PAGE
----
Connecticut Attorney General
The Attorney General is the chief civil legal officer of the State. The Office of the Attorney General was officially established in 1897. The Connecticut Constitution and General Statutes authorize the Attorney General to represent the interests of the people of the State of Connecticut in all civil legal matters involving the state to protect the public interest, and to serve as legal counsel to all state agencies.
Conn. General Statute Section 3-125 details the principal duties and responsibilities of the Attorney General:
Sec. 3-125. Duties of Attorney General; deputy; assistants; associate attorneys general. The Attorney General shall appoint a deputy, who shall be sworn to the faithful discharge of his duties and shall perform all the duties of the Attorney General in case of his sickness or absence. He shall appoint such other assistants as he deems necessary, subject to the approval of the Governor. The Attorney General may also appoint not more than four associate attorneys general who will serve at the pleasure of the Attorney General and will be exempt from the classified service. The Attorney General shall have general supervision over all legal matters in which the state is an interested party, except those legal matters over which prosecuting officers have direction. He shall appear for the state, the Governor, the Lieutenant Governor, the Secretary, the Treasurer and the Comptroller, and for all heads of departments and state boards, commissioners, agents, inspectors, committees, auditors, chemists, directors, harbor masters, and institutions and for the State Librarian in all suits and other civil proceedings, except upon criminal recognizances and bail bonds, in which the state is a party or is interested, or in which the official acts and doings of said officers are called in question, and for all members of the state House of Representatives and the state Senate in all suits and other civil proceedings brought against them involving their official acts and doings in the discharge of their duties as legislators, in any court or other tribunal, as the duties of his office require; and all such suits shall be conducted by him or under his direction. When any measure affecting the State Treasury is pending before any committee of the General Assembly, such committee shall give him reasonable notice of the pendency of such measure, and he shall appear and take such action as he deems to be for the best interests of the state, and he shall represent the public interest in the protection of any gifts, legacies or devises intended for public or charitable purposes. All legal services required by such officers and boards in matters relating to their official duties shall be performed by the Attorney General or under his direction. All writs, summonses or other processes served upon such officers and legislators shall, forthwith, be transmitted by them to the Attorney General. All suits or other proceedings by such officers shall be brought by the Attorney General or under his direction. He shall, when required by either house of the General Assembly or when requested by the president pro tempore of the Senate, the speaker of the House of Representatives, or the majority leader or the minority leader of the Senate or House of Representatives, give his opinion upon questions of law submitted to him by either of said houses or any of said leaders. He shall advise or give his opinion to the head of any executive department or any state board or commission upon any question of law submitted to him. He may procure such assistance as he may require. Whenever a trustee, under the provisions of any charitable trust described in section 45a-514, is required by statute to give a bond for the performance of his duties as trustee, the Attorney General may cause a petition to be lodged with the probate court of the district in which such trust property is situated, or where any of the trustees reside, for the fixing, accepting and approving of a bond to the state, conditioned for the proper discharge of the duties of such trust, which bond shall be filed in the office of such probate court. The Attorney General shall prepare a topical and chronological cross- index of all legal opinions issued by the office of the Attorney General and shall, from time to time, update the same. (1949 Rev., S. 212; 1971, P.A. 829; P.A. 76-291; P.A. 83-464, S. 4, 5; 83-548, S. 1, 3; P.A. 84-546, S. 153, 173; P.A. 88-312; P.A. 00-99, S. 19, 154.)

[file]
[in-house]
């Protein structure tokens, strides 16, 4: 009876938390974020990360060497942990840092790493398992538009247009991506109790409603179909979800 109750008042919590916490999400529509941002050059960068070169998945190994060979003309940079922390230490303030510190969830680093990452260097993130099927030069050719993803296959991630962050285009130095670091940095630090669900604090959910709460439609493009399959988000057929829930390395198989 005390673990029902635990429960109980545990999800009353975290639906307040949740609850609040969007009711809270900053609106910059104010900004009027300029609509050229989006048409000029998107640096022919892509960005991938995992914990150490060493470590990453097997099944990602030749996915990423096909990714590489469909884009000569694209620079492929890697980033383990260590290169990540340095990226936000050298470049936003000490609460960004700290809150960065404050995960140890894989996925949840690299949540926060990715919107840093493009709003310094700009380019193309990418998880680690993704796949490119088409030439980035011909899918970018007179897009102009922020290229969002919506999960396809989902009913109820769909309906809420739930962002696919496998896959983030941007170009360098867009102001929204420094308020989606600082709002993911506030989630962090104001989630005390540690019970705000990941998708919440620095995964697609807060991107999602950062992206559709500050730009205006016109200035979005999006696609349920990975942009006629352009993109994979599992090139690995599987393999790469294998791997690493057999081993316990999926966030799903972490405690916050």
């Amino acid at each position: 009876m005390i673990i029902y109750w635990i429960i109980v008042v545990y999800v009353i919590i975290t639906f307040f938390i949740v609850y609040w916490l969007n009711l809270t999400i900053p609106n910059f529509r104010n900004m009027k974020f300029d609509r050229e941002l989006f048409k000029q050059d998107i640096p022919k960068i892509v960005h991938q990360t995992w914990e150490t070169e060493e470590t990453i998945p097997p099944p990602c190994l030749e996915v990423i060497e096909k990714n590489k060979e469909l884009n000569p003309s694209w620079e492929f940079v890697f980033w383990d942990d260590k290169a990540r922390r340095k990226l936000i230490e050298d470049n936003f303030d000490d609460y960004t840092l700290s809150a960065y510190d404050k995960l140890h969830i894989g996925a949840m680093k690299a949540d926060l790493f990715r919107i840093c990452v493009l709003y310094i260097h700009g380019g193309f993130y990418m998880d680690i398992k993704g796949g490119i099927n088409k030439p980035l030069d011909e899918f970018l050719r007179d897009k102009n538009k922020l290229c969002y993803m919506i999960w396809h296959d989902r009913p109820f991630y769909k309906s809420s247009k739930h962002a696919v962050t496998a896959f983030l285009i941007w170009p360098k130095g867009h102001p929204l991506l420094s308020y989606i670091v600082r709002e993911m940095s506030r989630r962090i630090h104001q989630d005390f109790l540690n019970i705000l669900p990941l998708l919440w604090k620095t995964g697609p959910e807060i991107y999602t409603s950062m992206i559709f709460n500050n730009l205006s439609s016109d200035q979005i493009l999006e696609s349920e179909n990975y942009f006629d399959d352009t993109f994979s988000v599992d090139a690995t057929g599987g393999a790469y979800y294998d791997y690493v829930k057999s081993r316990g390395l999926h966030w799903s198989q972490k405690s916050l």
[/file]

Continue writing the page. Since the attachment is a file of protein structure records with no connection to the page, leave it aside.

The Mission of the Attorney General's Office
Among the critical missions of my office are to represent and advocate the interests of the state and its citizens as vigorously as possible, to ensure that state government acts within the letter and spirit of the law, that public resources are protected for present and future generations, that the quality of life of all our citizens is preserved and enhanced, and that the rights of our most vulnerable citizens are safeguarded.